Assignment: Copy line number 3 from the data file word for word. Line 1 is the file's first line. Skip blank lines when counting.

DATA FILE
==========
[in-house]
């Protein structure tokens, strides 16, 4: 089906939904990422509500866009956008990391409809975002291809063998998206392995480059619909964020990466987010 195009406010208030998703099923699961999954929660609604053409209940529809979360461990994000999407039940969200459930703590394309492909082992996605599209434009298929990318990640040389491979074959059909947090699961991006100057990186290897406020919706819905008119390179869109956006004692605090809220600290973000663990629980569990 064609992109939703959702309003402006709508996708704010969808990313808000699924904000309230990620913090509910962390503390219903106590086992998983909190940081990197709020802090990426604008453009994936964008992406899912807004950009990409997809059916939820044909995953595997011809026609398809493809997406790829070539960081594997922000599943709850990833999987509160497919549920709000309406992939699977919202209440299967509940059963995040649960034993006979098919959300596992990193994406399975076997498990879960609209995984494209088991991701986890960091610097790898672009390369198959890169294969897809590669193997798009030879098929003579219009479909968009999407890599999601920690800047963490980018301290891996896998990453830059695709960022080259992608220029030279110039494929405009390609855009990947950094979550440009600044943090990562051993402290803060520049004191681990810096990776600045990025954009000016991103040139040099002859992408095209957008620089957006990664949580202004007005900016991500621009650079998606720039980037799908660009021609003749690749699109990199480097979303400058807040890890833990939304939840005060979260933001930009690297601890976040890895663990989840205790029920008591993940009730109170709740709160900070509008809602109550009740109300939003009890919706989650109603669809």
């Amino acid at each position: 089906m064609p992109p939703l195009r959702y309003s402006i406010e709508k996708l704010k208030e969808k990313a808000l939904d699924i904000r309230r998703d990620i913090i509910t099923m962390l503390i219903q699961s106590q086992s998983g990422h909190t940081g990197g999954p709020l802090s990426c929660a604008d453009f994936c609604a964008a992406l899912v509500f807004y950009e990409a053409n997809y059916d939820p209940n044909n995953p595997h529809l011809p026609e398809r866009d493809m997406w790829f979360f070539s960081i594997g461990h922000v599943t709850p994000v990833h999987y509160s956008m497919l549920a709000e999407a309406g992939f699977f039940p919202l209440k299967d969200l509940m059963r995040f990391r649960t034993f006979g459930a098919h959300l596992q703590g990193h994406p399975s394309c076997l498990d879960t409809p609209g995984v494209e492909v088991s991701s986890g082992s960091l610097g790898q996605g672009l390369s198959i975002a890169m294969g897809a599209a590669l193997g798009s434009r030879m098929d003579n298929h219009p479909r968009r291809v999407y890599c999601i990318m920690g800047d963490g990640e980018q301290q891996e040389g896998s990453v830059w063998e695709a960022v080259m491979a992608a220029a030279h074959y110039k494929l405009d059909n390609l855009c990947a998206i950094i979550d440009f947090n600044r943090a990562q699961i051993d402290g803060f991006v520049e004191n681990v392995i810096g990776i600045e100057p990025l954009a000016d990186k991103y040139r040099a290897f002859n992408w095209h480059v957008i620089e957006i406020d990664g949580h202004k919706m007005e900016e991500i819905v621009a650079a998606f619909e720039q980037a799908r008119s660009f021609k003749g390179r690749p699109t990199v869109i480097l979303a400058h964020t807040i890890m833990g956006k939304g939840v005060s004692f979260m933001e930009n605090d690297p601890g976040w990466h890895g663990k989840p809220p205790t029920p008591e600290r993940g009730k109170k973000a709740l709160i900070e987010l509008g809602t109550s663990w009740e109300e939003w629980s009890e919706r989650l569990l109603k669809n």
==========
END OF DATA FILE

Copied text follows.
């Amino acid at each position: 089906m064609p992109p939703l195009r959702y309003s402006i406010e709508k996708l704010k208030e969808k990313a808000l939904d699924i904000r309230r998703d990620i913090i509910t099923m962390l503390i219903q699961s106590q086992s998983g990422h909190t940081g990197g999954p709020l802090s990426c929660a604008d453009f994936c609604a964008a992406l899912v509500f807004y950009e990409a053409n997809y059916d939820p209940n044909n995953p595997h529809l011809p026609e398809r866009d493809m997406w790829f979360f070539s960081i594997g461990h922000v599943t709850p994000v990833h999987y509160s956008m497919l549920a709000e999407a309406g992939f699977f039940p919202l209440k299967d969200l509940m059963r995040f990391r649960t034993f006979g459930a098919h959300l596992q703590g990193h994406p399975s394309c076997l498990d879960t409809p609209g995984v494209e492909v088991s991701s986890g082992s960091l610097g790898q996605g672009l390369s198959i975002a890169m294969g897809a599209a590669l193997g798009s434009r030879m098929d003579n298929h219009p479909r968009r291809v999407y890599c999601i990318m920690g800047d963490g990640e980018q301290q891996e040389g896998s990453v830059w063998e695709a960022v080259m491979a992608a220029a030279h074959y110039k494929l405009d059909n390609l855009c990947a998206i950094i979550d440009f947090n600044r943090a990562q699961i051993d402290g803060f991006v520049e004191n681990v392995i810096g990776i600045e100057p990025l954009a000016d990186k991103y040139r040099a290897f002859n992408w095209h480059v957008i620089e957006i406020d990664g949580h202004k919706m007005e900016e991500i819905v621009a650079a998606f619909e720039q980037a799908r008119s660009f021609k003749g390179r690749p699109t990199v869109i480097l979303a400058h964020t807040i890890m833990g956006k939304g939840v005060s004692f979260m933001e930009n605090d690297p601890g976040w990466h890895g663990k989840p809220p205790t029920p008591e600290r993940g009730k109170k973000a709740l709160i900070e987010l509008g809602t109550s663990w009740e109300e939003w629980s009890e919706r989650l569990l109603k669809n």